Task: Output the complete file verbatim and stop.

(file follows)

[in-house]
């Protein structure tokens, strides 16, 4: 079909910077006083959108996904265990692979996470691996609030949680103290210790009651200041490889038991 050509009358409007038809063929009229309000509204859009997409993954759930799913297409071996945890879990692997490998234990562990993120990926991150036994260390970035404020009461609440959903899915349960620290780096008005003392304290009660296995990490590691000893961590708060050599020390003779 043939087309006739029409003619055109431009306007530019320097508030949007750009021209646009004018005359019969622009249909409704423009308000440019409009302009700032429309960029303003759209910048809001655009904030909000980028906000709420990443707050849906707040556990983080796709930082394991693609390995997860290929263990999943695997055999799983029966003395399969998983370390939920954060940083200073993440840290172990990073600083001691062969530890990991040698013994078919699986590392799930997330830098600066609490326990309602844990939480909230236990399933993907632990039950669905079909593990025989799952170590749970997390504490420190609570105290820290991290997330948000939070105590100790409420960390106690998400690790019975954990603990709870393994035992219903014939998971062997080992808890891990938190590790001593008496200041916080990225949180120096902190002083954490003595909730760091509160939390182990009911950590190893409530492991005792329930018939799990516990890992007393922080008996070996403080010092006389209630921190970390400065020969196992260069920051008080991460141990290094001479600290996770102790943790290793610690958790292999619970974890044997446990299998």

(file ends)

[in-house]
């Protein structure tokens, strides 16, 4: 079909910077006083959108996904265990692979996470691996609030949680103290210790009651200041490889038991 050509009358409007038809063929009229309000509204859009997409993954759930799913297409071996945890879990692997490998234990562990993120990926991150036994260390970035404020009461609440959903899915349960620290780096008005003392304290009660296995990490590691000893961590708060050599020390003779 043939087309006739029409003619055109431009306007530019320097508030949007750009021209646009004018005359019969622009249909409704423009308000440019409009302009700032429309960029303003759209910048809001655009904030909000980028906000709420990443707050849906707040556990983080796709930082394991693609390995997860290929263990999943695997055999799983029966003395399969998983370390939920954060940083200073993440840290172990990073600083001691062969530890990991040698013994078919699986590392799930997330830098600066609490326990309602844990939480909230236990399933993907632990039950669905079909593990025989799952170590749970997390504490420190609570105290820290991290997330948000939070105590100790409420960390106690998400690790019975954990603990709870393994035992219903014939998971062997080992808890891990938190590790001593008496200041916080990225949180120096902190002083954490003595909730760091509160939390182990009911950590190893409530492991005792329930018939799990516990890992007393922080008996070996403080010092006389209630921190970390400065020969196992260069920051008080991460141990290094001479600290996770102790943790290793610690958790292999619970974890044997446990299998």